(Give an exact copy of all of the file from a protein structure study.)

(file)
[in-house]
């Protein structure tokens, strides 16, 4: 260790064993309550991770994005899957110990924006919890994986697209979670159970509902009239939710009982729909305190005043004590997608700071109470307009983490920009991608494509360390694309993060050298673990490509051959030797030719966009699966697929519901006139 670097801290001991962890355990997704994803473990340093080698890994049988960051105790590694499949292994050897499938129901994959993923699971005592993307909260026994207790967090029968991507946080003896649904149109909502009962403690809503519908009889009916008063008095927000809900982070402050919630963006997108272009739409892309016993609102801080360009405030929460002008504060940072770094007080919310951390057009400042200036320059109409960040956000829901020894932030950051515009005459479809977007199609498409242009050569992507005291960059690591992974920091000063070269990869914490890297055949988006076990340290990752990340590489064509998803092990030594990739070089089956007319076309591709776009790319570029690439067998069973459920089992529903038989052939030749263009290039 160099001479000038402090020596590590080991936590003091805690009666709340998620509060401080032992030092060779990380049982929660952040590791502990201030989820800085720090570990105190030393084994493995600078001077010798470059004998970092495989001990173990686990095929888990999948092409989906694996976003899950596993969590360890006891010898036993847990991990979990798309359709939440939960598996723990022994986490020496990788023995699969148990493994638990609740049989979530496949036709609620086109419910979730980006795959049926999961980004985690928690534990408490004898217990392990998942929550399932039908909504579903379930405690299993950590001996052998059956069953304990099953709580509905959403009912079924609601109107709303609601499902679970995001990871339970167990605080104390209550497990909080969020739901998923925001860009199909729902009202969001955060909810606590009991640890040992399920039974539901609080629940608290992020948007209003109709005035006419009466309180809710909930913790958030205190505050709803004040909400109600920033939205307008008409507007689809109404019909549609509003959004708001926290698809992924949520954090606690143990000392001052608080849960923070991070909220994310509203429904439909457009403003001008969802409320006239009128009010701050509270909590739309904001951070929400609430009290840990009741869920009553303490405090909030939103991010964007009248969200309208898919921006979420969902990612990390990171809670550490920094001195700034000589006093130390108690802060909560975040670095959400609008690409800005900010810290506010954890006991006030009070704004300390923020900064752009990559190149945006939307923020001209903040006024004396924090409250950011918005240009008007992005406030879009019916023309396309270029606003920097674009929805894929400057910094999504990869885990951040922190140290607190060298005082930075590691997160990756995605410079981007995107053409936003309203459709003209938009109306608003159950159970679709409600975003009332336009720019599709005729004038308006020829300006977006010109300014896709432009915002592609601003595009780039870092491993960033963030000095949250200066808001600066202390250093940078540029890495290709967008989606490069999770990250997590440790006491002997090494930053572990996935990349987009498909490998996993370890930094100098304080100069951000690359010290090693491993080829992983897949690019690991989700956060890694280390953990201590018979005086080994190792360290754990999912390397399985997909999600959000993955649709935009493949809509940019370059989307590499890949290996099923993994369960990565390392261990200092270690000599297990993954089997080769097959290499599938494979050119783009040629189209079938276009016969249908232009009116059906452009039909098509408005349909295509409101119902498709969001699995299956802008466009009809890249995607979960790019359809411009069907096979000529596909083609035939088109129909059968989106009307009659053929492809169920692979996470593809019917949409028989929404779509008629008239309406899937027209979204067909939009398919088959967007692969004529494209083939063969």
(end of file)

[in-house]
């Protein structure tokens, strides 16, 4: 260790064993309550991770994005899957110990924006919890994986697209979670159970509902009239939710009982729909305190005043004590997608700071109470307009983490920009991608494509360390694309993060050298673990490509051959030797030719966009699966697929519901006139 670097801290001991962890355990997704994803473990340093080698890994049988960051105790590694499949292994050897499938129901994959993923699971005592993307909260026994207790967090029968991507946080003896649904149109909502009962403690809503519908009889009916008063008095927000809900982070402050919630963006997108272009739409892309016993609102801080360009405030929460002008504060940072770094007080919310951390057009400042200036320059109409960040956000829901020894932030950051515009005459479809977007199609498409242009050569992507005291960059690591992974920091000063070269990869914490890297055949988006076990340290990752990340590489064509998803092990030594990739070089089956007319076309591709776009790319570029690439067998069973459920089992529903038989052939030749263009290039 160099001479000038402090020596590590080991936590003091805690009666709340998620509060401080032992030092060779990380049982929660952040590791502990201030989820800085720090570990105190030393084994493995600078001077010798470059004998970092495989001990173990686990095929888990999948092409989906694996976003899950596993969590360890006891010898036993847990991990979990798309359709939440939960598996723990022994986490020496990788023995699969148990493994638990609740049989979530496949036709609620086109419910979730980006795959049926999961980004985690928690534990408490004898217990392990998942929550399932039908909504579903379930405690299993950590001996052998059956069953304990099953709580509905959403009912079924609601109107709303609601499902679970995001990871339970167990605080104390209550497990909080969020739901998923925001860009199909729902009202969001955060909810606590009991640890040992399920039974539901609080629940608290992020948007209003109709005035006419009466309180809710909930913790958030205190505050709803004040909400109600920033939205307008008409507007689809109404019909549609509003959004708001926290698809992924949520954090606690143990000392001052608080849960923070991070909220994310509203429904439909457009403003001008969802409320006239009128009010701050509270909590739309904001951070929400609430009290840990009741869920009553303490405090909030939103991010964007009248969200309208898919921006979420969902990612990390990171809670550490920094001195700034000589006093130390108690802060909560975040670095959400609008690409800005900010810290506010954890006991006030009070704004300390923020900064752009990559190149945006939307923020001209903040006024004396924090409250950011918005240009008007992005406030879009019916023309396309270029606003920097674009929805894929400057910094999504990869885990951040922190140290607190060298005082930075590691997160990756995605410079981007995107053409936003309203459709003209938009109306608003159950159970679709409600975003009332336009720019599709005729004038308006020829300006977006010109300014896709432009915002592609601003595009780039870092491993960033963030000095949250200066808001600066202390250093940078540029890495290709967008989606490069999770990250997590440790006491002997090494930053572990996935990349987009498909490998996993370890930094100098304080100069951000690359010290090693491993080829992983897949690019690991989700956060890694280390953990201590018979005086080994190792360290754990999912390397399985997909999600959000993955649709935009493949809509940019370059989307590499890949290996099923993994369960990565390392261990200092270690000599297990993954089997080769097959290499599938494979050119783009040629189209079938276009016969249908232009009116059906452009039909098509408005349909295509409101119902498709969001699995299956802008466009009809890249995607979960790019359809411009069907096979000529596909083609035939088109129909059968989106009307009659053929492809169920692979996470593809019917949409028989929404779509008629008239309406899937027209979204067909939009398919088959967007692969004529494209083939063969």